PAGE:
I was a child prodigy. I started taking piano lessons when I was 3 years old, and I showed promise by the age of 5. By the time I was 7, I’d won some local competitions and had some appearances on tv. I remember playing for a couple morning shows. My parents were my managers and got me concerts with famous orchestras. By the time I was 10 I was a touring pianist and was hardly in school. I wasn’t unhappy. I loved playing the piano and I loved the attention from audiences and my parents. I thought I would be playing the piano forever.
Constantly tasting, things like blankets, fingers, pacifier—linen, starch, rubber. Foods apple, tomato soup, tinged with metal by the spoon. Milk, soft and velvety. Plastic toys, plastic spoons, plastic cups and saucers. Soft, friendly, dusty plastic, and hard, sterile, bony, for eating. Not precious, like wood, which holds bites and is quickly taken away. Nor crunchy and pungent like dirt. A little plant is bitter and the insect moves too much. But soon, crayons, pencils and pens, like spoons, except happy. Crayons, sticky and crunchy, smells like comfort. Pencils made of precious wood. Paper has its own soft taste. And chalk, a bit like mushrooms, but crunchy and dusty, turning to mud. Peanut butter sandwiches, soft and sweet, with snappy, watery carrot sticks. Soft floppy ham and lettuce, a little paint, like plastic, and a little sugar disappears like magic. The world is full of beautiful things.
I thought that to be a parent one has to learn first to love unconditionally, like we are told that parents must, towards their children. When I was young and stupid I asked my father: Dad, who do you love most. He said, Your mother of course. No, I said, me or Christa. How could I choose between you two, he said. I knew he could, though, because I had seen him give Christa a five-dollar bill when he thought I wasn’t looking, and grin and roll his eyes at her after he’s made a joke about how slow I always am, or complain to her about how he can never understand me and how I never make sense when I talk. At the time Christa said I was just being sensitive and I’m sure he says stuff about me, too, that’s just how he is.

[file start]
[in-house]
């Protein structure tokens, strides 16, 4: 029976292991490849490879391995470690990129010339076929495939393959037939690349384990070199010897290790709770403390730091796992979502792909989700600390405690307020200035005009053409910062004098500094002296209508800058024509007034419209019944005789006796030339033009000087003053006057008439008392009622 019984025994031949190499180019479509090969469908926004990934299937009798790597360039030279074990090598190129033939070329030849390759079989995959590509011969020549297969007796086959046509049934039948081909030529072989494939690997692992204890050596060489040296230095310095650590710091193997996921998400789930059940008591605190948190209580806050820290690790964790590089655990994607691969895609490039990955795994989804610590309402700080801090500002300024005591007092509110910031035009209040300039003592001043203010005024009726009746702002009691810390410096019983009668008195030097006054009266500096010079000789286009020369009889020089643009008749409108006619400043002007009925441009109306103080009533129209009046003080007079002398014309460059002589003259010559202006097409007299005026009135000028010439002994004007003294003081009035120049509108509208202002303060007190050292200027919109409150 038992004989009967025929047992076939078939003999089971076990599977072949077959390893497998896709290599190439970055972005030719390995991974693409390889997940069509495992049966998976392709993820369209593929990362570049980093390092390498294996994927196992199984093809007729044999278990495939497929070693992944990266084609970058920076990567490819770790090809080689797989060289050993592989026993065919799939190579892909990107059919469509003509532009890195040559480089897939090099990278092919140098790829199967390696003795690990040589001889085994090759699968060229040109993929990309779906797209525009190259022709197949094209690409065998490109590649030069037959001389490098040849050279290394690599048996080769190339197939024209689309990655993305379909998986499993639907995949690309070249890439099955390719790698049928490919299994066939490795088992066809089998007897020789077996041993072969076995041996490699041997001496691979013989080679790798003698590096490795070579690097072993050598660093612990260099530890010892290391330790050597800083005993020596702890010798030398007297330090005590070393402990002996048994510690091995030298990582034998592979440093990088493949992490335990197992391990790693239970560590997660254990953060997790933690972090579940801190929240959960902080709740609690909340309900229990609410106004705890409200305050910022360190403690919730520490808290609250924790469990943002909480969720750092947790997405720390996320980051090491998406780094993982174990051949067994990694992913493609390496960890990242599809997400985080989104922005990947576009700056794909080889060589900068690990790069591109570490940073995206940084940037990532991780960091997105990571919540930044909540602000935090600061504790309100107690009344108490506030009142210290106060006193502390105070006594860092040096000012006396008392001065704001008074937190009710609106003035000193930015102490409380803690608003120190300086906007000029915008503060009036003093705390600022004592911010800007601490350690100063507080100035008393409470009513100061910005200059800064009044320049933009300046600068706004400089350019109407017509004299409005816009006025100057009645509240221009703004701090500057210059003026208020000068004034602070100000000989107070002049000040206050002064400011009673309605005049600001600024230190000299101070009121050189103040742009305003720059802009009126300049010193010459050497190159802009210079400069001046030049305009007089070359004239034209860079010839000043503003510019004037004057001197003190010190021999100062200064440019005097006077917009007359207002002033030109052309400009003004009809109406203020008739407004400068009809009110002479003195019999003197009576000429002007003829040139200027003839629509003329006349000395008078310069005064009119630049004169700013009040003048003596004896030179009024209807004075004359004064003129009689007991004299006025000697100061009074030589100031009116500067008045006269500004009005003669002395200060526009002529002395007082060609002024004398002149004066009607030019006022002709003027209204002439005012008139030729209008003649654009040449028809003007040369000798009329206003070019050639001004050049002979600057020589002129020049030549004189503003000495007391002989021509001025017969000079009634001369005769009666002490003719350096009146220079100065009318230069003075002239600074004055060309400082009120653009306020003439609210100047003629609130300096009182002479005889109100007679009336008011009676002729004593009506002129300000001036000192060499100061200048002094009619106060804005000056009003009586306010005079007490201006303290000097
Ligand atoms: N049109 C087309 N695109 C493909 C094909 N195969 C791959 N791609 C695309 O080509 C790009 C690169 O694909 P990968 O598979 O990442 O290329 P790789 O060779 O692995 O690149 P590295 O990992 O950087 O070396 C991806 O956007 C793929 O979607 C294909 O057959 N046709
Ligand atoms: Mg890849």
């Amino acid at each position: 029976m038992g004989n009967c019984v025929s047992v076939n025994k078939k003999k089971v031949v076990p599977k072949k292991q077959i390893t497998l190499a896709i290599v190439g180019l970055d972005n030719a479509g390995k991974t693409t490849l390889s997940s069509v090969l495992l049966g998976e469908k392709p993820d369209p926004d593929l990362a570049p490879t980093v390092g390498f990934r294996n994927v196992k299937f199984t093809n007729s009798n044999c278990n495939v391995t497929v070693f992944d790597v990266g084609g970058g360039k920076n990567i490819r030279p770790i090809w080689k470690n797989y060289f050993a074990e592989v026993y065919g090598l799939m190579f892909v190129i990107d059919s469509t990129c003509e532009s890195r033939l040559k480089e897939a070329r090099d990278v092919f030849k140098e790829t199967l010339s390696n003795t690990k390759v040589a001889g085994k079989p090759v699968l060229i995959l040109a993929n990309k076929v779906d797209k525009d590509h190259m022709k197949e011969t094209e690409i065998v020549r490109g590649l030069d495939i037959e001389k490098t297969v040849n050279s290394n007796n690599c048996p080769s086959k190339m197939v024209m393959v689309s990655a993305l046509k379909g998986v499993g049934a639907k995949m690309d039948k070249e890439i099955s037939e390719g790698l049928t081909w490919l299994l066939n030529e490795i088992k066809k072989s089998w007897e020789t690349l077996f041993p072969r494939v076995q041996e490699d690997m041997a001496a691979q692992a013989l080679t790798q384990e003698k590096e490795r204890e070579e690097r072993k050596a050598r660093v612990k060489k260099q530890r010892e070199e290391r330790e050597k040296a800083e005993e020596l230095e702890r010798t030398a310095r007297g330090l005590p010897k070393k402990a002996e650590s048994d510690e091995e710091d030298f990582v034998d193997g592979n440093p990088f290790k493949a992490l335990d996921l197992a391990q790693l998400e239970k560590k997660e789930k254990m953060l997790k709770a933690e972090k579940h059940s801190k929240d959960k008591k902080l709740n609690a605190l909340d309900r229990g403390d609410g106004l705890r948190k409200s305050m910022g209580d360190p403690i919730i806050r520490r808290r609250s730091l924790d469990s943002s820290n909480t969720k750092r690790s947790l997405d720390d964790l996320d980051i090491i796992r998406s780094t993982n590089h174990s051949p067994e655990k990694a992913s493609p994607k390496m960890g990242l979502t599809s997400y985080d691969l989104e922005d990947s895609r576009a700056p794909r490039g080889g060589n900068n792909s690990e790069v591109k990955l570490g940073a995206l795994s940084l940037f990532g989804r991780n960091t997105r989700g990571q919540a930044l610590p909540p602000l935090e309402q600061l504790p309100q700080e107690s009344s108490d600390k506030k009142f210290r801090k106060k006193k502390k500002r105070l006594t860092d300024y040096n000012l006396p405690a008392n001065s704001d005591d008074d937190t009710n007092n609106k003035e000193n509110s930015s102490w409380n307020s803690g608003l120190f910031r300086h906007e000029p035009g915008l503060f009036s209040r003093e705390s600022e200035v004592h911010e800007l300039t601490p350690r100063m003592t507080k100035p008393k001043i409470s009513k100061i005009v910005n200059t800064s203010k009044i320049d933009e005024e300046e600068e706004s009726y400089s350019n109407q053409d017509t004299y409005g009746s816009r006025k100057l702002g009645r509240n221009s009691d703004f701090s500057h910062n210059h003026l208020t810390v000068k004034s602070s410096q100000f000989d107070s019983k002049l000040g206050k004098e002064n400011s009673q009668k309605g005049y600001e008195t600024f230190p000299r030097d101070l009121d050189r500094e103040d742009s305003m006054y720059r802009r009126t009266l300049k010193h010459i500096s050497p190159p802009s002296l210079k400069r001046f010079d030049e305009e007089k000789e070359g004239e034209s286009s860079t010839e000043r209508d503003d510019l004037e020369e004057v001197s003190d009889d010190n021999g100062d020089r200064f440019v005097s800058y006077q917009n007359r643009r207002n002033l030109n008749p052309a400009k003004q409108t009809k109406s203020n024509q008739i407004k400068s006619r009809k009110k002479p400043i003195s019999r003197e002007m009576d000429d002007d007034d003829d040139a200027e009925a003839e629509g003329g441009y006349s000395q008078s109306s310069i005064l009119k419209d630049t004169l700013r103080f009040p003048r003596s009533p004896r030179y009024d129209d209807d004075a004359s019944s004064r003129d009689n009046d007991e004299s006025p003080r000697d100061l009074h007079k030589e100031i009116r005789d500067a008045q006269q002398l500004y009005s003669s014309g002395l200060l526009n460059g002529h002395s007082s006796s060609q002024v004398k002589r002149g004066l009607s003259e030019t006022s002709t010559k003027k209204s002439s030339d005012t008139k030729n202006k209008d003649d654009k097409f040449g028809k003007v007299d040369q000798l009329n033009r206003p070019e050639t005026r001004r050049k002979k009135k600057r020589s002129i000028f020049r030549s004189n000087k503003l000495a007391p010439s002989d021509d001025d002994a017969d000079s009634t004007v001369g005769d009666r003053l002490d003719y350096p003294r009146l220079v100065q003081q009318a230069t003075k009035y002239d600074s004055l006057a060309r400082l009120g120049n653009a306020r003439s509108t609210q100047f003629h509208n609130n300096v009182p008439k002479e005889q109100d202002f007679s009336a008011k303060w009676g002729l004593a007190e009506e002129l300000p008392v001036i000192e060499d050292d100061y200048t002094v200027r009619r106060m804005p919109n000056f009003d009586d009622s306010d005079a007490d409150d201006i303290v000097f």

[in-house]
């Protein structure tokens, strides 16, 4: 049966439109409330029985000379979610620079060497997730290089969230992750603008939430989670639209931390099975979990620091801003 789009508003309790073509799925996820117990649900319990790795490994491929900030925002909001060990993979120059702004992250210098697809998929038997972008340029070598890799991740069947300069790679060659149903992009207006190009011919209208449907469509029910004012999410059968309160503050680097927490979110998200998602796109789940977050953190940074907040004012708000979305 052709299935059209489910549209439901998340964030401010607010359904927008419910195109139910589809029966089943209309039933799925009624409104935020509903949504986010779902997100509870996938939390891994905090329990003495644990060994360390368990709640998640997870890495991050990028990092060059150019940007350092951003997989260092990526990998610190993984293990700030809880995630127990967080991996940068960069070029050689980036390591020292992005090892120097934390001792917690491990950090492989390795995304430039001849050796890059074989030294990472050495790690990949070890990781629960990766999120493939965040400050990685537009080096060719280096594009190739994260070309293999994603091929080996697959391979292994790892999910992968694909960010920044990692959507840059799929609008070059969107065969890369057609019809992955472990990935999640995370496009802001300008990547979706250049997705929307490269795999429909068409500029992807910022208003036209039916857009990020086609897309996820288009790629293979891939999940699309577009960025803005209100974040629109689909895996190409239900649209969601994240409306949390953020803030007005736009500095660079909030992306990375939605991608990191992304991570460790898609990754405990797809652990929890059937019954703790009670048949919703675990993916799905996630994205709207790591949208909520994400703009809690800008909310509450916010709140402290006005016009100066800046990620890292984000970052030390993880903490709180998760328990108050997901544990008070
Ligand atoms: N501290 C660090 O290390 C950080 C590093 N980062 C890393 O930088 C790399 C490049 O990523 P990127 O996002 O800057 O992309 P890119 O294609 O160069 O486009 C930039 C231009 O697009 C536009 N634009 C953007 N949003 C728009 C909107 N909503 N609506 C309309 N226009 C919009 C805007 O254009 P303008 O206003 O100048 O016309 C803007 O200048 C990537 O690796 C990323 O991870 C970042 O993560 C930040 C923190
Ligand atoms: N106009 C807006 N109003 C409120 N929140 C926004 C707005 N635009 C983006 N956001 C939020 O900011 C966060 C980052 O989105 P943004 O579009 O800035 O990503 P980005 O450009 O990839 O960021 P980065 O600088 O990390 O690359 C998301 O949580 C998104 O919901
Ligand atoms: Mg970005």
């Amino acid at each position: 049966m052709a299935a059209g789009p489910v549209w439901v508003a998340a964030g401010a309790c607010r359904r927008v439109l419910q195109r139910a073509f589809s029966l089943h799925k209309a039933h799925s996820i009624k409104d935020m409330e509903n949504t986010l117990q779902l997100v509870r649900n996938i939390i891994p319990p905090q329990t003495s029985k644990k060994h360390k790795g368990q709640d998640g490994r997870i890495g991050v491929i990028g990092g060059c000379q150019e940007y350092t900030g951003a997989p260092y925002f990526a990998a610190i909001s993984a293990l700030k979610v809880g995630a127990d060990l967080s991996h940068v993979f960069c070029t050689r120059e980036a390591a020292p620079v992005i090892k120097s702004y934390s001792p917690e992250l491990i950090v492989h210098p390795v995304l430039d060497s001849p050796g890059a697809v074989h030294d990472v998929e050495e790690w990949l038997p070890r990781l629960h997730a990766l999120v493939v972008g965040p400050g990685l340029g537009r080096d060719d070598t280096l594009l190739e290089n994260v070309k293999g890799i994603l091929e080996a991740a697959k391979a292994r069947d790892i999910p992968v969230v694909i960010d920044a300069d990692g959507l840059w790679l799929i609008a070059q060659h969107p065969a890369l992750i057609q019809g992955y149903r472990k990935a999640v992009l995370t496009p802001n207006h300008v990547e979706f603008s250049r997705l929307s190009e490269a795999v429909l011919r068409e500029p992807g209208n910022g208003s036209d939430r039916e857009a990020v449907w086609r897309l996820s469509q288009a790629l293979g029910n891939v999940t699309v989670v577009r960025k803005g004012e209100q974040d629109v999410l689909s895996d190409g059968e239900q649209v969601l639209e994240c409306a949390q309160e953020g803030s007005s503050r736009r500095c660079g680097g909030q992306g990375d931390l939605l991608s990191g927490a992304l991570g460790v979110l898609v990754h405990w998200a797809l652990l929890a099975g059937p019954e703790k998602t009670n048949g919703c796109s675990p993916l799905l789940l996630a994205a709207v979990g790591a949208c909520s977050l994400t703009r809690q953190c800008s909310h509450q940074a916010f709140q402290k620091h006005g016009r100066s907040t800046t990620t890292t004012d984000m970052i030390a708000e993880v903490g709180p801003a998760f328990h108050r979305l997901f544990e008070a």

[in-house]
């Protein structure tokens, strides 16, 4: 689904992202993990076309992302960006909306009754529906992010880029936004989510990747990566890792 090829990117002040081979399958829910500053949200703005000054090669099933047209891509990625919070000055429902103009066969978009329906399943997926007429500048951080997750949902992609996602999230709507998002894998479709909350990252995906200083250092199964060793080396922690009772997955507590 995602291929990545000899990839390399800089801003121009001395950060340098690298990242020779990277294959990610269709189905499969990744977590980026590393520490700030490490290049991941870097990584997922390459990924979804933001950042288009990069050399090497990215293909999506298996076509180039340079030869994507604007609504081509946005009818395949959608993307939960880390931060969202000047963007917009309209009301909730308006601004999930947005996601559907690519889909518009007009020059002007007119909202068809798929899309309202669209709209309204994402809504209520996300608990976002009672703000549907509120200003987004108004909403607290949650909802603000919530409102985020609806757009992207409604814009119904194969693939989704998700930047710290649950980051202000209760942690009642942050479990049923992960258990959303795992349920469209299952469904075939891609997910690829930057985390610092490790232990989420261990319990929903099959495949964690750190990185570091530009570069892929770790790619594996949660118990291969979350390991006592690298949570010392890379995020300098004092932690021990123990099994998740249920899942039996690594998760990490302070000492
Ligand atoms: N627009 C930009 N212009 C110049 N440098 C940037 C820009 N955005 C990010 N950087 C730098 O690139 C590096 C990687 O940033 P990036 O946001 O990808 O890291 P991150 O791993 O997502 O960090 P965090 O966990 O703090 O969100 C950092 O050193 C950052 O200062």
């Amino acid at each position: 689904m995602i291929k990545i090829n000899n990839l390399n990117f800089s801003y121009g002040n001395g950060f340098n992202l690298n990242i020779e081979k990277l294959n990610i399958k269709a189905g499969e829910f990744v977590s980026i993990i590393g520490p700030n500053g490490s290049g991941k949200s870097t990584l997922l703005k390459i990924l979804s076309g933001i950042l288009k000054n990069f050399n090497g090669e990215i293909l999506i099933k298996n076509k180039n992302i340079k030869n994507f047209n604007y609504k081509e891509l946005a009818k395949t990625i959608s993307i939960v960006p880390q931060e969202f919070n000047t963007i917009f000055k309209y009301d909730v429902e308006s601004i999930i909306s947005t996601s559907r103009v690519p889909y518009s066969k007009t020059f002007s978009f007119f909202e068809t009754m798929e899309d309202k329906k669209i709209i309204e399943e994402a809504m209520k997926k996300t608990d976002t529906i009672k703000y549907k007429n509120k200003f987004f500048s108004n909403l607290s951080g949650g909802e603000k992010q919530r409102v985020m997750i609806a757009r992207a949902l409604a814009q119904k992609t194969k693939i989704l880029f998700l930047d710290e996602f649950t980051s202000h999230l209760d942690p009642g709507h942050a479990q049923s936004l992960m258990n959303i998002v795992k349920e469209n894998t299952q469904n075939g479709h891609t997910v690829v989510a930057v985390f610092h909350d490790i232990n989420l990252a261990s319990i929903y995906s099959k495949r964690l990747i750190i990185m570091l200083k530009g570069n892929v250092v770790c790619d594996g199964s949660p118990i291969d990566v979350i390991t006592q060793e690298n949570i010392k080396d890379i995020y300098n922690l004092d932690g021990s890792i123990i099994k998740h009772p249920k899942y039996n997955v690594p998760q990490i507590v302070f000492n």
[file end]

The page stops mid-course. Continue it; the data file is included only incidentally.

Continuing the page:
It was Christa who Dad liked best, and it was Christa who Dad hated most when she started dating Ben. Ben was not rich, not from a good family, not trustworthy, the wrong height, the wrong job, smiled too much, social climbing bastard son of a bitch. Dad was wrong. Ben was kind, hardworking, attentive, everything good for Christa. Christa knew this, so she married him and they moved to Seattle where Ben’s new job was. She’s still there now. Because there was no one else, I became the favourite.
I got married to a nice guy that my dad liked. Two years later we’re divorced. Between Jeremy and Olivia I can’t help but like Olivia more. So I give them both five-dollar bills. Dad also likes Olive more. I see Jem looking when Dad gives her a treat when he thinks no one is looking. I say to him, Don’t worry Jem, Mummy loves you very much. He said to me once, No you also like Olive better. Whenever I say that now he says nothing and runs to his room.
Mother and children walking towards the bus stop, all in a line, (row of ducks.) Henry is front, stick in hand, walking aimlessly, hitting everything he sees. Alex next, thinks he’s smart, dictionary under his arm, knows A by heart. Mark behind, always behind, hand in pocket, finger in ear, bumps into brother, trips into road. Mummy in rear, hand on belly, round with baby, hoping for a little girl, to hold her hand, like she held Mummy’s.
Thomas is five and he hates peas. He is given a class assignment to write about his favourite things. He writes:
“I like everything. But I hate hate hate hate hate hate hate hate hate hate hate hate hate peas.”